Total solar eclipse lovers watch live broadcast from San Francisco's Exploratorium

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The rare celestial event wasn't visible in the Bay Area, but thanks to our partners at the Exploratorium, people were able to watch a live broadcast from Micronesia for free. (KGO-TV)

The total solar eclipse on Tuesday night reached totality at 5:38 p.m. The rare celestial event wasn't visible in the Bay Area, but thanks to our partners at the Exploratorium, people were able to watch a live broadcast all the way from Micronesia for free.

RELATED: Miss the total solar eclipse? Watch it here!

Back in the Dark Ages, the sight struck terror in the hearts and minds of men. "This was a bad omen. As a matter of fact, the word disaster comes from bad star," the Exploratorium's Ron Hipschman said.

Things are different in the 21st century. "Well if it doesn't come to you, then you go to it," eclipse watcher David Langsam said.

Hence the crowd that came to the Exploratorium Tuesday night to watch the work of an Exploratorium team that journeyed more than 7,000 miles to the Woleai atoll, a tiny spec in the Pacific lying right smack dab in the eclipses' path.

PHOTOS: Rare total solar eclipse in Micronesia


Back in the control room, all the links held. "Really complicated, I can show you a hand diagram if you want to see it. It's really complicated. Every part of the path you can have a potential fail," Exploratorium scientist Nicole Minor said.

Instead, it was a triumph as we watched in real time what actually lasted three hours - an astrological event proportionately unlike any other among all the moons and planets in our solar system.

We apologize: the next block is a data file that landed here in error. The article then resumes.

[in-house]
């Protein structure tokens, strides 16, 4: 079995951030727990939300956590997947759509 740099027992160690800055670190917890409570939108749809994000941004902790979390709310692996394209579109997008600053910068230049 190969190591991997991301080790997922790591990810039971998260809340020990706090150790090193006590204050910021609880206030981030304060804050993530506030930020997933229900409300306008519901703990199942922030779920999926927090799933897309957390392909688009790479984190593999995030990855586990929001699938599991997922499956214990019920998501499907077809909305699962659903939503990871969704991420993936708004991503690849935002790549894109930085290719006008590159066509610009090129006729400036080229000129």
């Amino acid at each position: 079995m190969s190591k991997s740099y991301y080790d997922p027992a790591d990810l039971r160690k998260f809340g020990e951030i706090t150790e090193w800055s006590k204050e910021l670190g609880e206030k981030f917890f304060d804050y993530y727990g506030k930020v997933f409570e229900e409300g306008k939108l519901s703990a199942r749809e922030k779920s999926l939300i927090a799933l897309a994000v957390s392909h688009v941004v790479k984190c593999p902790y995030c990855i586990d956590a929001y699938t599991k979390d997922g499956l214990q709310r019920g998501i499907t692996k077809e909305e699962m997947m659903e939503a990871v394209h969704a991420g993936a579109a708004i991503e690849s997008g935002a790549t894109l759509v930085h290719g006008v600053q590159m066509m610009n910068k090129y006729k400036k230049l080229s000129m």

RAW VIDEO: What is a total solar eclipse?
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Paul Doherty, a Sr. Scientist at The Exploratorium explains that a total solar eclipse happens when the moon moves precisely to cover the entire bright surface of the sun. Listen in as Paul Doherty describes the science of it all!



Langsam had seen an eclipse in person. "It takes one of the global constants and turns it off. The sun goes away in the middle of the day and that's really dramatic," he said.

That's one reason why, when an eclipse crosses the United States next year, the Exploratorium plans to follow it with not one crew but two.

When asked why there will be two crews, Hipschman answered, "Well, you have twice the chance of seeing it if the weather doesn't cooperate."

RELATED: Exploratorium scientists travel to Micronesia for total solar eclipse

With the moon receding by 4 centimeters a year, not even these eclipses will last forever. We'll only have them for 500 million more years.

Click here for full coverage on solar eclipses.
Related Topics:
scienceexploratoriumspacenasadistractionsolar eclipseu.s. & worldSan FranciscoExploratorium
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